Lignans are one of the major classes of phytoestrogens30 – oestrogen-like chemicals (found in foods like beans, seeds and grains) that also act as antioxidants. You’ll hear some comments on the internet that phytoestrogens are dangerous because they bind to and block important oestrogen receptors; however, this does not appear to be the case, since there are two different forms of oestrogen receptor, and phytoestrogens do not block those to which oestrogen normally attaches. Additionally, evidence exists 31 that they can help prevent cardiovascular diseases, diabetes and cancer of the breast, brain, colon, liver, ovaries and skin. They also appear to reduce LDL (“bad”) cholesterol and aid weight loss. While phytoestrogens found in plants do not decrease male fertility, the xenoestrogens 32, which, in terms of diet, are found mainly in fish, have been shown to drastically lower sperm count and cause early puberty.

Whilst the above long list 33 of health benefits offered by flaxseeds is, of course, also partly attributable to the other essential fatty acids, minerals, vitamins and phytochemicals they contain, the lignan content is especially powerful. Trying to decide exactly what each individual compound does is a really tough task, and perhaps not always necessary. After all, the compounds do not exist in isolation within plants and neither do they work in isolation within our bodies. Trying to pinpoint active compounds is something that pharmaceutical companies love to do, since they can then bottle them and sell them at high price, even though they often don’t work as they did when the compound was in its natural position within the complex of the original plant.

We’ve looked at the issue of wholism vs reductionism in a previous blog 34 . So, whether the cardiovascular protection afforded by flaxseeds is x% due to the omega-3, y% due to the fibre, and z% due to the lignans is, as far as I’m concerned, a secondary matter to what the whole seed is capable of doing with all three elements, plus the others we know about and the many we still haven’t even identified. And this doesn’t even touch on the vast array of interactions between these elements and the likelihood that there will be some variation between the physiology of individual humans – particularly in relation to the microbiome (gut, urinary, oral, etc) that our diets and lifestyles have provided us with.

In terms of lignans, why are flaxseeds so remarkable?

The type of lignans found in flaxseeds are not the only dietary lignans – others include sesamin 35 , matairesinol 36 , pinoresinol 37 and lariciresinol 38 . The main lignan in flaxseeds (as well as in sunflower, sesame, and pumpkin seeds) has the unpronounceable name “secoisolariciresinol diglucoside” or SDG for short. Regardless of the source of SDG, once it’s ingested, it’s “…converted in the colon into active mammalian lignans, enterodiol, and enterolactone, which have shown promise in reducing growth of cancerous tumors, especially hormone‐sensitive ones such as those of the breast, endometrium, and prostate. Known for their hydrogen‐donating antioxidant activity as well as their ability to complex divalent transition metal cations, lignans are propitious to human health.” 39 .  All well and good, but the remarkable thing about flaxseeds isn’t that the lignans they contain are not found in other seeds, rather it’s because of the incredibly high lignan content these little seeds have. Indeed, you’ll see from the following chart 40 that they contain around 100 times more lignans than almost every other food, with sesame seeds being the closest with 7 times less.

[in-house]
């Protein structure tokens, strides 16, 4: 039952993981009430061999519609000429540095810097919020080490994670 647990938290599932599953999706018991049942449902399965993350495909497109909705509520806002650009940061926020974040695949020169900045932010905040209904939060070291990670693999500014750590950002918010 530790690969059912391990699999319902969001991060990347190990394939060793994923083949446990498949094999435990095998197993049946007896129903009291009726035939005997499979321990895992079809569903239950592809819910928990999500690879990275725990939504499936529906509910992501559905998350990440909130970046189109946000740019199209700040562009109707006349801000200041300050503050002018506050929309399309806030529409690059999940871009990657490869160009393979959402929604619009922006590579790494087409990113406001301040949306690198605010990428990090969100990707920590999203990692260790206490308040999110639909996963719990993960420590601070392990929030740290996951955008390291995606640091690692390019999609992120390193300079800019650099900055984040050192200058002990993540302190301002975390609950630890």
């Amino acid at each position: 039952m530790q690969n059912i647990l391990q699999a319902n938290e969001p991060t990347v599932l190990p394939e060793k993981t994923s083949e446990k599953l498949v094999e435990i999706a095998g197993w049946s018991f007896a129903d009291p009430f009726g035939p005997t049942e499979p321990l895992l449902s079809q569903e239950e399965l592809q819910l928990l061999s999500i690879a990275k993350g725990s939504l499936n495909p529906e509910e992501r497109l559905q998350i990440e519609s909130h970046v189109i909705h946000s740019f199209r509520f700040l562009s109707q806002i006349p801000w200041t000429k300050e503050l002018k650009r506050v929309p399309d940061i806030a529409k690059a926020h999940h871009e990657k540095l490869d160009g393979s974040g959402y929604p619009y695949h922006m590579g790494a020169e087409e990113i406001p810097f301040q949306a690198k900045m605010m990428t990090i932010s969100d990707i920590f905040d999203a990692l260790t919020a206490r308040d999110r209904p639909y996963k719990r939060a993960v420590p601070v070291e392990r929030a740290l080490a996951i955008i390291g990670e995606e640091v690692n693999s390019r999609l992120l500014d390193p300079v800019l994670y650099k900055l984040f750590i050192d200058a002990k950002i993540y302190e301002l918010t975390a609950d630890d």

Add to this the fact that Dr Greger claims 41 there are no bad side effects to normal flaxseed consumption 42 – unless, of course, you’re one of the very few who has a flaxseed allergy 43 – and you have as near to a super food as you’re likely to get.

One study compared the results of flaxseeds and flaxseed oil: “SDG [the major type of lignan in flaxseeds] is a potent angiogenic and antiapoptotic agent that may have a role in cardio protection in ischemic heart disease. In conclusion, flaxseed, FLC, and SDG, but not flaxseed oil, suppress atherosclerosis, and FLC [flax lignan complex] and SDG slow progression of atherosclerosis but have no effect on regression. Flaxseed oil suppresses oxygen radical production by white blood cells, prolongs bleeding time, and in higher doses suppresses serum levels of inflammatory mediators and does not lower serum lipids.” 44

No lignans in flaxseed oil

It’s important to note that when you extract pure oil from flaxseeds, the important phytoestrogen lignans are removed 45 . This is another reason why it’s important to consume the whole seed and to generally keep away from extracted flaxseed oil – unless, of course, you want to grease your cricket bat! This rule applies to all extracted oils, of course, as mentioned above.

Flaxseed proteins

The following is a sample of research reviewed within one study 46  showing some of the varied health benefits from the proteins within flaxseeds:

Fatty acids in flaxseeds

The following chart (from the same study as above) indicates the levels of the major fatty acids within flaxseeds:

Historical & recent medicinal uses of flaxseeds

The following charts (from the same source as above) indicate some of the distant historical and more recent uses of flaxseeds (in the latter case, from flaxseed oil):